Weather isn’t the only determinate when deciding to germinate plants. The type of plant, availability of water and sunlight are also important, as well as soil temperature and number of frost days prior to seeding/planting.   

Some may be wondering what is early germination and how does it work? Well, germination is the process by which a plant grows from a seed. Germination starts when a seed is provided with water and the appropriate temperature. The uptake of water by a dry seed is call imbibition, and as the seeds imbibe the water, they expand and the dried enzymes and food supplies then become hydrated. Once the enzymes have been hydrated, they become active and the seed is able to increases its metabolic activities to produce the energy needed for the growing process. The most common example of germination is the sprouting of a seedling from a seed of an angiosperm (flowering plants that produce seeds within an enclosure AKA a fruiting plant – Example: a Rose) or gymnosperm (seeds develop on either the surface of scales or leaves, often in the form of cones – Example: conifers). 


For some dormant seeds, germination depends on a number of environmental factors, some of which include:

  • Water – Seeds are usually very dry and require a significant amount of water before cellular metabolism and growth can occur. Most seeds only need enough water to moisten them, but not enough to soak them.
  • Temperature – Affects the cellular metabolic and growth rates. Seeds germinate over a wide range of temperatures, most of which have a set temperature range that they will not germinate above or below this range. Annual vegetables have an optimal germination temperature of around 24 – 32 C, although some species (e.g. radishes or spinach) can grow at significantly colder temperatures.
  • Oxygen – Used in aerobic respiration, which is the main source of the seedling’s energy until it is able to grow leaves for photosynthesis. Oxygen is found in pore spaces. If the seed is buried too deep in the soil, or if the soil is waterlogged, the seed can become oxygen deprived. 
  • Sunlight – This can be an environmental factor, however most seeds are not affected by this.

Favourites like tomatoes, peppers, zucchini are just some of the vegetables that need to be germinated before planting due to their long and warm growing seasons. 


At Grow Calgary, we use mason jars filled with soil and water to early germinate the seeds. Once germinated they are transplanted into soil in the greenhouses until they are ready to be planted in the ground. 

Grow Calgary is looking forward to the upcoming growing season. Some of the vegetables that we will be growing will be:

  • Kale
  • Chard
  • Potatoes
  • Carrots
  • Tomatoes
  • Zucchini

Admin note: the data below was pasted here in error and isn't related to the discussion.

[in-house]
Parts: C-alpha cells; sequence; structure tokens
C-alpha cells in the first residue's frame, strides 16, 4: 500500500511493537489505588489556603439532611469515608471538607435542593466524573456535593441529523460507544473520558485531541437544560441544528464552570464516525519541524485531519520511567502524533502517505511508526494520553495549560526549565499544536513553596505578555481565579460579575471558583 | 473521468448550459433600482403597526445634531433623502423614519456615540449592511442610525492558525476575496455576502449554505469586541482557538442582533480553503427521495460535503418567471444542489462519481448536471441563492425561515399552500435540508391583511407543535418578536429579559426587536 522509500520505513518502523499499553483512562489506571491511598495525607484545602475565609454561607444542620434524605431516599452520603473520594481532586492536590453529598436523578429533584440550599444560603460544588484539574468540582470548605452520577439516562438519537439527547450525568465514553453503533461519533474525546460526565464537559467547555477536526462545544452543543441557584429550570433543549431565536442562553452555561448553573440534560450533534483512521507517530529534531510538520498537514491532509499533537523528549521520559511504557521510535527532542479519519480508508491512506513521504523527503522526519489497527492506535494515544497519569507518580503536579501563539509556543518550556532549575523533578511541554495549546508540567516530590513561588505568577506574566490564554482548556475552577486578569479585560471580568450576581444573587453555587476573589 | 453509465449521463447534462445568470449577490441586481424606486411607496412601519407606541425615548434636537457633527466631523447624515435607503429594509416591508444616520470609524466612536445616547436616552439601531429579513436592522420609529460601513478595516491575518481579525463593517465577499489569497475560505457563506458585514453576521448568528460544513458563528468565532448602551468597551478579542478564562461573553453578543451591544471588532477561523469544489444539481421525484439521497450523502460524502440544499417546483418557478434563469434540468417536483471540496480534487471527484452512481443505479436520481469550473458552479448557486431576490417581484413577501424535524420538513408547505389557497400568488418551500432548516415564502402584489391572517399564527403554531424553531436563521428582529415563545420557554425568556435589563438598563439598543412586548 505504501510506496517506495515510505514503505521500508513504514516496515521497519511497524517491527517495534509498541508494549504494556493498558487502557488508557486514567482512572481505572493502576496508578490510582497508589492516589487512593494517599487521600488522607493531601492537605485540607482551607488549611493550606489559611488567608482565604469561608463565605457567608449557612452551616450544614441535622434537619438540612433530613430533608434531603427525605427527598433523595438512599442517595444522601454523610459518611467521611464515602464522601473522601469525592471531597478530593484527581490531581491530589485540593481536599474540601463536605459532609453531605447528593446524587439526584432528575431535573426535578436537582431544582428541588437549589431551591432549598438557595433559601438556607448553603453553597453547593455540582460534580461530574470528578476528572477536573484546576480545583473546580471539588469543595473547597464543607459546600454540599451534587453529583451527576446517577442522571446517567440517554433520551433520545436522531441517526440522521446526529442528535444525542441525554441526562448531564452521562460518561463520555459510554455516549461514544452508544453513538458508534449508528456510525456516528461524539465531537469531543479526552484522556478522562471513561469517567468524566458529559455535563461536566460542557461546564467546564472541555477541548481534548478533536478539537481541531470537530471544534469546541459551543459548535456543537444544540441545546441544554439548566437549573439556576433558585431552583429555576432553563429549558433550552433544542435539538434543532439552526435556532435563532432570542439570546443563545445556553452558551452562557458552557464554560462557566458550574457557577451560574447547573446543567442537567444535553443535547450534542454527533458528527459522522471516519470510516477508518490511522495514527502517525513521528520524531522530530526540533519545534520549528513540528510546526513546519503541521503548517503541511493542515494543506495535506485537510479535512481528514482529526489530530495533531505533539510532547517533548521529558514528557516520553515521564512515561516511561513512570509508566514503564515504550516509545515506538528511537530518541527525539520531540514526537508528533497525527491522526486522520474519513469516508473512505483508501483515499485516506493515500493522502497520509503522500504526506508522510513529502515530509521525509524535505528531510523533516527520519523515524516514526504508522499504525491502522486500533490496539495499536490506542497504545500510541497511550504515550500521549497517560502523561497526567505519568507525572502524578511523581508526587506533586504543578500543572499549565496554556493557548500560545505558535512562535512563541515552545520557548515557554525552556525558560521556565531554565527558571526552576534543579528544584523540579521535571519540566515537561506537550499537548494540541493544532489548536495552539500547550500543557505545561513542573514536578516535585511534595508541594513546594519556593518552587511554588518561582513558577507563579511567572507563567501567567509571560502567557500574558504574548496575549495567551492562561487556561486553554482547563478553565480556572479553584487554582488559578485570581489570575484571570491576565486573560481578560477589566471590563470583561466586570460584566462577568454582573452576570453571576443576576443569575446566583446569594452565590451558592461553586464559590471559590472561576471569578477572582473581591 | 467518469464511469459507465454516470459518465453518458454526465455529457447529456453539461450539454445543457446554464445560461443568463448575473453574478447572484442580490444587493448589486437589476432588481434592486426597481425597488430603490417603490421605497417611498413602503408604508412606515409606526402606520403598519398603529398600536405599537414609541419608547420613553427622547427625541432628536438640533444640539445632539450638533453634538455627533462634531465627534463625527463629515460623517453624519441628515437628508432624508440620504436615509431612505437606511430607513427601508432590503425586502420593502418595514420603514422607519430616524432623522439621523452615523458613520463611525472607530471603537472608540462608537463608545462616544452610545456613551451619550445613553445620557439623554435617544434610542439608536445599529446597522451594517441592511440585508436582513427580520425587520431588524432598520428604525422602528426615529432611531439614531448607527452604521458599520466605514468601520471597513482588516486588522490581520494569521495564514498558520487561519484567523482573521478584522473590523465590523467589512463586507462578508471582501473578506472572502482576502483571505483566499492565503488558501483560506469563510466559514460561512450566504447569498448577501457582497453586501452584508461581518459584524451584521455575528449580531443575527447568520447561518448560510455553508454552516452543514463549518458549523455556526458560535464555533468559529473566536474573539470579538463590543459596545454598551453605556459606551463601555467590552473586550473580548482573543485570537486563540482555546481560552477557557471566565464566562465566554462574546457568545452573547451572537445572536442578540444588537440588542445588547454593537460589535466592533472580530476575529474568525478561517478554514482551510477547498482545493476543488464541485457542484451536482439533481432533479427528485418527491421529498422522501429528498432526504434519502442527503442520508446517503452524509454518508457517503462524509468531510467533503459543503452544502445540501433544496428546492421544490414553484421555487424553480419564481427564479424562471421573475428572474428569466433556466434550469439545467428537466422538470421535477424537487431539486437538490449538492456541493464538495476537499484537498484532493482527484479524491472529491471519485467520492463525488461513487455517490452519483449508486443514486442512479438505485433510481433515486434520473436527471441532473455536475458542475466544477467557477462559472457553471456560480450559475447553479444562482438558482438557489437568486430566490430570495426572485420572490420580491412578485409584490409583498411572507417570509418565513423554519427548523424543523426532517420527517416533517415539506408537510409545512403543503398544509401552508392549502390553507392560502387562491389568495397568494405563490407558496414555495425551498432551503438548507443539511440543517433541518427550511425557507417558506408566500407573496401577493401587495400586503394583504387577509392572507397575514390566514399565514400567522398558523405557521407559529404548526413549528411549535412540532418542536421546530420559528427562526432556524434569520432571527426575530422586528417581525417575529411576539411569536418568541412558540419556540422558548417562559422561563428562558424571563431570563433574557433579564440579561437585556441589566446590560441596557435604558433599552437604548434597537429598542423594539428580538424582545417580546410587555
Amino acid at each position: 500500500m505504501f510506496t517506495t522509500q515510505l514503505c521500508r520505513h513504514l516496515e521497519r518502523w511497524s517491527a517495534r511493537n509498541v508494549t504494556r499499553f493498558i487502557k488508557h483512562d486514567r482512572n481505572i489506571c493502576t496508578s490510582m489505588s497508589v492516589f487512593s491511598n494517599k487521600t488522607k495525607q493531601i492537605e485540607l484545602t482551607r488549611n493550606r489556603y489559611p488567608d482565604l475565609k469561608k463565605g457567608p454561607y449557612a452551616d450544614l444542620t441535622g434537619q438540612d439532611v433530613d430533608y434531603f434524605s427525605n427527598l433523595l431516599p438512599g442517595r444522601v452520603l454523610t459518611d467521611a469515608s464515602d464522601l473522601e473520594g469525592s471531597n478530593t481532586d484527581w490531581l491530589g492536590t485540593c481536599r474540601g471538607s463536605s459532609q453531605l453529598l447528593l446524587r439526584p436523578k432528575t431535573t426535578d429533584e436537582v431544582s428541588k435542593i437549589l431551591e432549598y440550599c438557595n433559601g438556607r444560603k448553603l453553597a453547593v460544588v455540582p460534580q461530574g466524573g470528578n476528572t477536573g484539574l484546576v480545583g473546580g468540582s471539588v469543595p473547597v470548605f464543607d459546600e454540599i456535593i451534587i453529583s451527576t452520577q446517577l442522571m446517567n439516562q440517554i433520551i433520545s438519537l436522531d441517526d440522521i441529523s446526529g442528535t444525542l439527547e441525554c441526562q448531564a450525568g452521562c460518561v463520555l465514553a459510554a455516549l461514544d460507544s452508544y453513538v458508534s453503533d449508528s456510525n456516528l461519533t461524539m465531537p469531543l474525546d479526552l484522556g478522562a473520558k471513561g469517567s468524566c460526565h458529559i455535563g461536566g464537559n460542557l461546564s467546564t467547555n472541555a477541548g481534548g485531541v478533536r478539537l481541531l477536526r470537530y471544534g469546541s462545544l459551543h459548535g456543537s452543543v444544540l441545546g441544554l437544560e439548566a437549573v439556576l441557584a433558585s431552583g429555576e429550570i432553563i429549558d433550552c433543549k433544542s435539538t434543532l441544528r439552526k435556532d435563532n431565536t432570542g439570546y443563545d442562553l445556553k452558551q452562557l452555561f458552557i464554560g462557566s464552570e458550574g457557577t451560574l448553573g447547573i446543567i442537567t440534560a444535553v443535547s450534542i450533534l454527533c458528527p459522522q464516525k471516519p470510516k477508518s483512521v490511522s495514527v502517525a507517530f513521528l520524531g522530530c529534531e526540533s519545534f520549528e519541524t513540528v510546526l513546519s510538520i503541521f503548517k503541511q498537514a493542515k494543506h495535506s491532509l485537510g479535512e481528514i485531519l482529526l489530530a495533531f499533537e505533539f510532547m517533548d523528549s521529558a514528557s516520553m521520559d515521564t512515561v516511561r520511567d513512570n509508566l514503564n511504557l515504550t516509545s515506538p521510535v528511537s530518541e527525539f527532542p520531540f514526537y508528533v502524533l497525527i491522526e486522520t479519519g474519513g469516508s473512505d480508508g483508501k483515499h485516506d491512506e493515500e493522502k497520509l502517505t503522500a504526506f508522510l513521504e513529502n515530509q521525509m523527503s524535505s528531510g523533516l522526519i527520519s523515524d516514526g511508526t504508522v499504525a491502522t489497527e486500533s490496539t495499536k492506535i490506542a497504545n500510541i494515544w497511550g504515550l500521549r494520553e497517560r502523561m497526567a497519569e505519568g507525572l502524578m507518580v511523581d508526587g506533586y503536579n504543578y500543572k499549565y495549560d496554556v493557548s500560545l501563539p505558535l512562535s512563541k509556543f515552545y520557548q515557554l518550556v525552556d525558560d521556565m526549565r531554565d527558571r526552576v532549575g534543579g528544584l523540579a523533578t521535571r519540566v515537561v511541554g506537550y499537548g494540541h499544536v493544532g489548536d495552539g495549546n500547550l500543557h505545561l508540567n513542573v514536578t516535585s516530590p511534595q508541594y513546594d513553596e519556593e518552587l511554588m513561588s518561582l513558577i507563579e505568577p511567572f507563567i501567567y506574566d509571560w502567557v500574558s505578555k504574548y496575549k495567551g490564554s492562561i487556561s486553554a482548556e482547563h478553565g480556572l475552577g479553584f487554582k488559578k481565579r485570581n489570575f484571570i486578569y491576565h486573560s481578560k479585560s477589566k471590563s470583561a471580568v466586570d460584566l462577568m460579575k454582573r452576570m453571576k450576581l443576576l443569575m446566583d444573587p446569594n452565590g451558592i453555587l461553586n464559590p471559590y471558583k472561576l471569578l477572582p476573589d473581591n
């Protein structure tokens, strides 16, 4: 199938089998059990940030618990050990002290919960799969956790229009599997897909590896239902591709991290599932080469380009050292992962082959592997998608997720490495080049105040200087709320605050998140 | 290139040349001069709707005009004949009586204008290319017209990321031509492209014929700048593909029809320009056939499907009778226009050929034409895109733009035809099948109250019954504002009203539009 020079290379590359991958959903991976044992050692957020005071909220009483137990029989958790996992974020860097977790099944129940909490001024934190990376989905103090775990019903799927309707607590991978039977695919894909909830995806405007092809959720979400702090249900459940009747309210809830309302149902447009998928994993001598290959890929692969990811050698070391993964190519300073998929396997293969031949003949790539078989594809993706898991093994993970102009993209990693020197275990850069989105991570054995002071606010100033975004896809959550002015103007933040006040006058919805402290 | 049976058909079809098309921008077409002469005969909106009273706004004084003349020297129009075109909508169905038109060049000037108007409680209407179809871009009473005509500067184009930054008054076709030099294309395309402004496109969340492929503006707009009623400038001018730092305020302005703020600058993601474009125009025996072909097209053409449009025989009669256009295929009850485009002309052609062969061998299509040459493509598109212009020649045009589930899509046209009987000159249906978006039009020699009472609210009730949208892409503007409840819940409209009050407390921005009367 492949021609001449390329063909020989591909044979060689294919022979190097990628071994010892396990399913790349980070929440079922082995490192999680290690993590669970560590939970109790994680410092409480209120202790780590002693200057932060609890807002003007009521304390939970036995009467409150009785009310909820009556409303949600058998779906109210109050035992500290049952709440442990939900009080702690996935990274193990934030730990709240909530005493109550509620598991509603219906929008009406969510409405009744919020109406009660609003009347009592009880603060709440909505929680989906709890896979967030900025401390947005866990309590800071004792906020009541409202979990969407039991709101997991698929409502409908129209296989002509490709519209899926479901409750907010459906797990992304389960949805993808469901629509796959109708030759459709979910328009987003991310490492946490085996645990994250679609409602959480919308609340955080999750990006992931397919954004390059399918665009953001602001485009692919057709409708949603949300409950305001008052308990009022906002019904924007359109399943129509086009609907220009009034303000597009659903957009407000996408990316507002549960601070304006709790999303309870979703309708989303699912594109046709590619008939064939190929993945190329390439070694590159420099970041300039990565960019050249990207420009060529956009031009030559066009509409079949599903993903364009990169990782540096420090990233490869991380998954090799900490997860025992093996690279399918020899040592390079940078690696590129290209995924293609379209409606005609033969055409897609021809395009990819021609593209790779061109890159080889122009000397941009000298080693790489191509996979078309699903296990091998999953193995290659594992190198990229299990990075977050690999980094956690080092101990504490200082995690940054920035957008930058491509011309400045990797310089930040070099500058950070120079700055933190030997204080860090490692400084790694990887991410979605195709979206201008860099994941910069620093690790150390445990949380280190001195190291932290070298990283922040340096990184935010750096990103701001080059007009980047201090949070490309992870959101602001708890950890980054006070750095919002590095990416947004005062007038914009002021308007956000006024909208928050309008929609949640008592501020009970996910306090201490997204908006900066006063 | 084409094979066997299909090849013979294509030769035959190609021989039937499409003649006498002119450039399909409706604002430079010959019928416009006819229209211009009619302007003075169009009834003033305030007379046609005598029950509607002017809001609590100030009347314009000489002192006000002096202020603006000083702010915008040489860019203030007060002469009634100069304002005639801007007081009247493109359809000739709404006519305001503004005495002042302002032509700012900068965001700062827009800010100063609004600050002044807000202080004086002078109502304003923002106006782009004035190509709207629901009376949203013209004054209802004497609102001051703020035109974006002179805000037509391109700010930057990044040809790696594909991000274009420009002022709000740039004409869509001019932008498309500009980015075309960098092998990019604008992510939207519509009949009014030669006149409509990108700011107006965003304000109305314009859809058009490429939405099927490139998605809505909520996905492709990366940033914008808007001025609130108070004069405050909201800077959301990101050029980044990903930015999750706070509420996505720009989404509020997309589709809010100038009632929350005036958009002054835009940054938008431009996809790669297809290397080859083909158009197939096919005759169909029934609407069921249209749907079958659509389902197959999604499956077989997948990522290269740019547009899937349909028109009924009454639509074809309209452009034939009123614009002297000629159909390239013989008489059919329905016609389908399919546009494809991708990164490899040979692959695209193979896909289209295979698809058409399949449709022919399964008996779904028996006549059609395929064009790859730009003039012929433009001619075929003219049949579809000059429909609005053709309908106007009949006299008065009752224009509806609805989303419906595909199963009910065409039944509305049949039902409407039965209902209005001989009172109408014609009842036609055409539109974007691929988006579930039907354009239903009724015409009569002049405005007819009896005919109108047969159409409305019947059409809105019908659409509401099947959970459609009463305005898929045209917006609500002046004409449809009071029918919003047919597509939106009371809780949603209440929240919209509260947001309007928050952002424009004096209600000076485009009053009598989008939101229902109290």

• Cucumbers
  • Spinach
  • Radishes
  • Green onions
  • Parsnips
  • Garlic
  • Green Beans 
  • Peas

We are always looking for new volunteers around the farm. If you are interested in helping with the early germination of some of these vegetables, contact us through our website at and click on the volunteer tab!


Grow Calgary’s Organics/Compost Collection Program


Since composting is so easy and rich in nutrients, Grow Calgary has developed an accelerated composting program!

As you can recall from our previous blog post, compost is rich in nutrients and is beneficial to the soil. It acts as a fertilizer, soil conditioner, and can aid in the reduction of erosion. This addition of nutrients at Grow Calgary contributes to the overall health and fertility of the soils. This leads to an increase in yields, which directly benefits the Calgary Interfaith Food Bank Fresh and Local hamper program. 

To acquire the materials needed for a large scale composting program, Grow Calgary works with many local restaurants and food producers to access their commercially produced compostable materials. Some of the participating businesses are Cru Juice, Wild and Raw, and Red’s Diner.

  KFEkcCiR_400x400        rd_logox2 


We receive sod, leaves, grass, and chips from local landscapers and arborists around Calgary. In addition, we assist 20+ Calgary companies with the diversion of organic resources from the landfill for use in our accelerated composting program! This program is part of Grow Calgary’s commitment to sustainable agriculture.

We are looking to expand our collection program and have room for 6 businesses. If you interested in contributing to our accelerated composting program, or have any ideas for additional collections sites, give us a shout at or come by our website


Large Scale Composting

Grow Calgary Accelerated Composting Program

Market Gardening, Urban Farming, & Commercial Organics Collection for Composting at Grow Calgary contribute to the health of our soil resulting in increased yields for the Calgary Food Bank Fresh & Local hamper program. 

Grow Calgary works with many local companies to acquire the materials for our large scale compost program. We source from local restaurants and food producers to access their commercially produced compostable materials. We receive grass, leaves, sod and chips from local landscapers and arborists. We assist 20+ Calgary companies with diversion of organic resources from the landfill for use in Grow Calgary’s Accelerated Composting Program. This is part of Grow Calgary’s commitment to sustainable agriculture.